November 16

Blog #149 – Final Exam blog – Rethinking History or Should Jackson Still Be on the $20?

In the past few years, students and adults have pushed to change the names of schools and institutions based upon the namesake’s past history.  Back in 2015, for instance, the Confederate flag was pulled down from the South Carolina capitol in the wake of the Charleston shootings (the shooter was pictured w/ Confederate memorabilia), and then the South Carolina legislature voted overwhelmingly to take the flag down.  This Economist article examines other particular cases not mentioned in the “Rethinking History”.  From another point of view, this article defends leaving the Hoover FBI federal building as it is, though some have come to question Hoover’s tough-minded, illegal wiretappings of students and Dr. King (Cointelpro).  Since the Charleston church shooting, there has been a concerted effort to begin the controversial process of taking down statues to leaders of the Confederacy throughout the South.  In an August 2017 statement on the monuments controversy, the American Historical Association (AHA) said that to remove a monument “is not to erase history, but rather to alter or call attention to a previous interpretation of history.” The AHA stated that most monuments were erected “without anything resembling a democratic process,” and recommended that it was “time to reconsider these decisions.” According to the AHA, most Confederate monuments were erected during the late-nineteenth and early-twentieth century, and this undertaking was “part and parcel of the initiation of legally mandated segregation and widespread disenfranchisement across the South.” According to the AHA, memorials to the Confederacy erected during in the 1890s “were intended, in part, to obscure the terrorism required to overthrow Reconstruction, and to intimidate African Americans politically and isolate them from the mainstream of public life.” A later wave of monument building coincided with the Civil Rights Movement in the 1950s and 60s, and according to the AHA “these symbols of white supremacy are still being invoked for similar purposes.”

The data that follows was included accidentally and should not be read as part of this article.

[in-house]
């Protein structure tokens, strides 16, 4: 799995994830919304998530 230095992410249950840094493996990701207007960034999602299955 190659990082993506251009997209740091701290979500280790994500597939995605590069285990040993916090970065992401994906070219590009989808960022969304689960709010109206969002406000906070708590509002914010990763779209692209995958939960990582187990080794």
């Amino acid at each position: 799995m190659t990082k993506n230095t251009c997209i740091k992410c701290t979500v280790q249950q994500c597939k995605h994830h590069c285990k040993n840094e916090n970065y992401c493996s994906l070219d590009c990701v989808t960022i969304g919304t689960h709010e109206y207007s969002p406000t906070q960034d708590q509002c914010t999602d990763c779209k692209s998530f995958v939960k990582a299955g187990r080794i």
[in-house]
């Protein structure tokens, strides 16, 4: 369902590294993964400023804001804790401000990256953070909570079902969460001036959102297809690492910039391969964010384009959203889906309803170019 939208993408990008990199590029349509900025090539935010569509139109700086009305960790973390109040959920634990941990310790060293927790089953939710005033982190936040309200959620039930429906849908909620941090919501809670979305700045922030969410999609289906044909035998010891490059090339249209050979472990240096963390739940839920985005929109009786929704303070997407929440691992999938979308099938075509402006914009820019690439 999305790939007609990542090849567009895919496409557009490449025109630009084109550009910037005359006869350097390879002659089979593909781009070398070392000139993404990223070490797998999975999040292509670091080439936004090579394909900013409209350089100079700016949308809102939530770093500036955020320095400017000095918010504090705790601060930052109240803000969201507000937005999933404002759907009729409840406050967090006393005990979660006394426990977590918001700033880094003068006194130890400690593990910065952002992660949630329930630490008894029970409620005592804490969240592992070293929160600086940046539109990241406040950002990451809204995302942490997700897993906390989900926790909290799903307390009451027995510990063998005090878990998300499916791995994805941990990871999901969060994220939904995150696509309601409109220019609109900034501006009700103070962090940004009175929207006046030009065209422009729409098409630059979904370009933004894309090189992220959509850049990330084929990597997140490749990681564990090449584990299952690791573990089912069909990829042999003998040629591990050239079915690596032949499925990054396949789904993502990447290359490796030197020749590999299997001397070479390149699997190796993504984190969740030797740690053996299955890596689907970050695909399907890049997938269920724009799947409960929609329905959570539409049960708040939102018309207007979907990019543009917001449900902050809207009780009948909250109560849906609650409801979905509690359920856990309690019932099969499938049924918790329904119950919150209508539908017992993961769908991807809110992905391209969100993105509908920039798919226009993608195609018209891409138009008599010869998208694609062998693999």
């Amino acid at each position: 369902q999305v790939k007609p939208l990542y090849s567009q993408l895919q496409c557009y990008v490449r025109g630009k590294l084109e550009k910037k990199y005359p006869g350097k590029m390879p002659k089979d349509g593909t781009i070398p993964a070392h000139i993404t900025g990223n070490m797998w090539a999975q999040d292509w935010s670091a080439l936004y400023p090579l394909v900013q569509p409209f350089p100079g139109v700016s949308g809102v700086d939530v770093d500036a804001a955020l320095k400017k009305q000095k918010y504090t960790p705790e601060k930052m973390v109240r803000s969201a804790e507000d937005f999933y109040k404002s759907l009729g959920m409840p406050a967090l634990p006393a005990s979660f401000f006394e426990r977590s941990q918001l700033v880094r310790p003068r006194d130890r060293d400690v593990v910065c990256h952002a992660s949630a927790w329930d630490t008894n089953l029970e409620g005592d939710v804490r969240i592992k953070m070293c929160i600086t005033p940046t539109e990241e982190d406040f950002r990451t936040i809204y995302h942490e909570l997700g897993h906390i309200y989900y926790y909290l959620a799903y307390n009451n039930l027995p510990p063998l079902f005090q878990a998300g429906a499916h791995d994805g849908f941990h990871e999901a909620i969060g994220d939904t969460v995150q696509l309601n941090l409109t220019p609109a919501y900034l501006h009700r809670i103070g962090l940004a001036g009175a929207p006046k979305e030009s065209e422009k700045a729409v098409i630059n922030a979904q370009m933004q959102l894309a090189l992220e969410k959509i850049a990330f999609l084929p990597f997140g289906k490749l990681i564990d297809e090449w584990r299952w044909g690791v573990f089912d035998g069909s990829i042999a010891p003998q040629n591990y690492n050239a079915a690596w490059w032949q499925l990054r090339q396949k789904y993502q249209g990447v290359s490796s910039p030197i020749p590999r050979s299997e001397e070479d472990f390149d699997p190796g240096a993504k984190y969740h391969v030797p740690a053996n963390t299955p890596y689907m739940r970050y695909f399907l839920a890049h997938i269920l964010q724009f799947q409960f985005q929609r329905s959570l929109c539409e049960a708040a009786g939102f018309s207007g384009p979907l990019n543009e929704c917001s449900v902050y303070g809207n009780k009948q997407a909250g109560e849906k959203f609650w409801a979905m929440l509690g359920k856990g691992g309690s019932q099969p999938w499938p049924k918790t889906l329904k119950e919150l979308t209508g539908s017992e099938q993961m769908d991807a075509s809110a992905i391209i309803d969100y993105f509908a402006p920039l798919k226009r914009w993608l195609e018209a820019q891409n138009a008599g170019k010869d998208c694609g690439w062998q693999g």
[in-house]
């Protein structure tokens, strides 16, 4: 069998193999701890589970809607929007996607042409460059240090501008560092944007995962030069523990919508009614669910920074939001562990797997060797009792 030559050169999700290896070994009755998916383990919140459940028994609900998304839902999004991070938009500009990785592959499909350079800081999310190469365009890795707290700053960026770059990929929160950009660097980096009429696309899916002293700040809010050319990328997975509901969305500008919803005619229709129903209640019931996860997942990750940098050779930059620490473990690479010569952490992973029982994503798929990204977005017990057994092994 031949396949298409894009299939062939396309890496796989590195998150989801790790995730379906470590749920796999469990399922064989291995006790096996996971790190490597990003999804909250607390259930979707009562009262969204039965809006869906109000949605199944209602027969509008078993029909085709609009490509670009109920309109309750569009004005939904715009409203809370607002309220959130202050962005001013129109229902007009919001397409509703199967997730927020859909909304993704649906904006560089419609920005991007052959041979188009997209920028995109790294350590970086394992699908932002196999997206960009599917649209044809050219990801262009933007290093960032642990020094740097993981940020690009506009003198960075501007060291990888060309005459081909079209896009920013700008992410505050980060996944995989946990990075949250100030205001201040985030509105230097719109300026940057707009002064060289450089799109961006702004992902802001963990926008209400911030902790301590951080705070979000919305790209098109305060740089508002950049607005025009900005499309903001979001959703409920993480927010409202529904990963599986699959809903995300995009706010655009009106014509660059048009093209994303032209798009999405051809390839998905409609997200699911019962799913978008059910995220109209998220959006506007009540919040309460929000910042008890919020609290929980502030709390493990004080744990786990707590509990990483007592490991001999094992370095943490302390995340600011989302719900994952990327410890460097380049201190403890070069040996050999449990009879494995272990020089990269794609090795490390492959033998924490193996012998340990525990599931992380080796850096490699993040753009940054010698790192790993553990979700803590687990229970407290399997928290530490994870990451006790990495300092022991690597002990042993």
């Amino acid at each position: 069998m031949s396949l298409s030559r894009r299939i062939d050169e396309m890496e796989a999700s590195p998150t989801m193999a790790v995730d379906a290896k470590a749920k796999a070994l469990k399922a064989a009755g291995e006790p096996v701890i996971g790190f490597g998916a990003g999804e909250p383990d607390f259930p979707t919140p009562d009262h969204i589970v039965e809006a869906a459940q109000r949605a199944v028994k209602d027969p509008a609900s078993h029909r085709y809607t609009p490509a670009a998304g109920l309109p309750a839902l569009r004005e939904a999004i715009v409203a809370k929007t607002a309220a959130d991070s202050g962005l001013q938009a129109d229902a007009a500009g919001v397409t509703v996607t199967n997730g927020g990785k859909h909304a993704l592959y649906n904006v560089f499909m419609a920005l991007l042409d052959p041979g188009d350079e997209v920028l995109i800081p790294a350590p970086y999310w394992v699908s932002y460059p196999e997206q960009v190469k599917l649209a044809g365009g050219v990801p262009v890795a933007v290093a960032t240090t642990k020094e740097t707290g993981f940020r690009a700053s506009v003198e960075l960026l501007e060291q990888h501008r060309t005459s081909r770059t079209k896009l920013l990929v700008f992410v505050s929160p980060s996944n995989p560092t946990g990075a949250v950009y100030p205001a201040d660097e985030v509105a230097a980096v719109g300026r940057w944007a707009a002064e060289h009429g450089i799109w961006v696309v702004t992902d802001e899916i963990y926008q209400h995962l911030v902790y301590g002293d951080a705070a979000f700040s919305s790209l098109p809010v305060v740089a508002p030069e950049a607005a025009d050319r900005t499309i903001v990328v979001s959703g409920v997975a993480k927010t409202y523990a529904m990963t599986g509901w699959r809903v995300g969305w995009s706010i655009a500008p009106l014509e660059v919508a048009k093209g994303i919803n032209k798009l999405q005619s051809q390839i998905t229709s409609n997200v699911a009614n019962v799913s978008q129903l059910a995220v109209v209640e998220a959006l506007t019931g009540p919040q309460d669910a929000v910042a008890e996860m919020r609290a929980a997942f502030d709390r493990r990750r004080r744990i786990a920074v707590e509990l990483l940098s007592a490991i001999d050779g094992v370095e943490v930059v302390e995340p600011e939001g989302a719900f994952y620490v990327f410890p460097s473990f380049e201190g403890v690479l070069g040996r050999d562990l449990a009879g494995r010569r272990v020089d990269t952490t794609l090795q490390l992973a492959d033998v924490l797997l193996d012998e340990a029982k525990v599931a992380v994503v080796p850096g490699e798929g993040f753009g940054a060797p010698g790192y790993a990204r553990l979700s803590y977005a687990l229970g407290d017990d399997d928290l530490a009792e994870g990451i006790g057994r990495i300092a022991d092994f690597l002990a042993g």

In the summer of 2020, America had a reckoning with Confederate monuments of all types and some people started tearing down some that still remained.  Some saw these monuments as symbol of the systemic racism in the country that celebrated men who fought to keep Black folks enslaved.  Other people thought that history was being “canceled” or erased by the removal of Confederate monuments.  Some protestors even went after the large statue of Andrew Jackson in D.C. but could not pull it down (see pic below).  Then President Trump issued an executive order that would prosecute people who defaced or destroyed federal statues.

In the article, “Rethinking History,” former Princeton president and 28th President of the United States Woodrow Wilson is derided because of his racist comments.  He told a black leader in 1914 that “segregation is not humiliating, but a benefit, and ought to be so regarded by you.”  A different example from the article is what the University of Virginia has done in the past decade in trying to honor its slave past.  At least 140 slaves helped build the university, and this fall, Virginia opened up a dorm named after two of the slaves who had worked on the campus before the Civil War.